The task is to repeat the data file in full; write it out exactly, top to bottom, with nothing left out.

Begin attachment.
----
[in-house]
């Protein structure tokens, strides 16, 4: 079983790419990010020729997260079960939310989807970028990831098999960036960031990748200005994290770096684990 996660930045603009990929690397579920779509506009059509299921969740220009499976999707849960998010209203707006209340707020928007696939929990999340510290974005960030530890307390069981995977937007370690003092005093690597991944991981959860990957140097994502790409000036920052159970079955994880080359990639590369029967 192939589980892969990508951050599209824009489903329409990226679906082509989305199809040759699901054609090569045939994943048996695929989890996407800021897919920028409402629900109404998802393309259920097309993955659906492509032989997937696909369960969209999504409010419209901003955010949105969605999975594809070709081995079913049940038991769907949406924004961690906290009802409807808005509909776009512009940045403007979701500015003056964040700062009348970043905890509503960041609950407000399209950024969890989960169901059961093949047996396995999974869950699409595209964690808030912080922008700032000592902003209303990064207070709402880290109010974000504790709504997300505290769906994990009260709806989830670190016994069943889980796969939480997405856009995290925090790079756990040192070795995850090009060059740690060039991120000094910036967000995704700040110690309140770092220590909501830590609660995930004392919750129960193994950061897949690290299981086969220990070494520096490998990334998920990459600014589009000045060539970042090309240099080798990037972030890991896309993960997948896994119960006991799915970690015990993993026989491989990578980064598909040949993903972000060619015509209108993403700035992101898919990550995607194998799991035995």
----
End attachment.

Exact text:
[in-house]
């Protein structure tokens, strides 16, 4: 079983790419990010020729997260079960939310989807970028990831098999960036960031990748200005994290770096684990 996660930045603009990929690397579920779509506009059509299921969740220009499976999707849960998010209203707006209340707020928007696939929990999340510290974005960030530890307390069981995977937007370690003092005093690597991944991981959860990957140097994502790409000036920052159970079955994880080359990639590369029967 192939589980892969990508951050599209824009489903329409990226679906082509989305199809040759699901054609090569045939994943048996695929989890996407800021897919920028409402629900109404998802393309259920097309993955659906492509032989997937696909369960969209999504409010419209901003955010949105969605999975594809070709081995079913049940038991769907949406924004961690906290009802409807808005509909776009512009940045403007979701500015003056964040700062009348970043905890509503960041609950407000399209950024969890989960169901059961093949047996396995999974869950699409595209964690808030912080922008700032000592902003209303990064207070709402880290109010974000504790709504997300505290769906994990009260709806989830670190016994069943889980796969939480997405856009995290925090790079756990040192070795995850090009060059740690060039991120000094910036967000995704700040110690309140770092220590909501830590609660995930004392919750129960193994950061897949690290299981086969220990070494520096490998990334998920990459600014589009000045060539970042090309240099080798990037972030890991896309993960997948896994119960006991799915970690015990993993026989491989990578980064598909040949993903972000060619015509209108993403700035992101898919990550995607194998799991035995």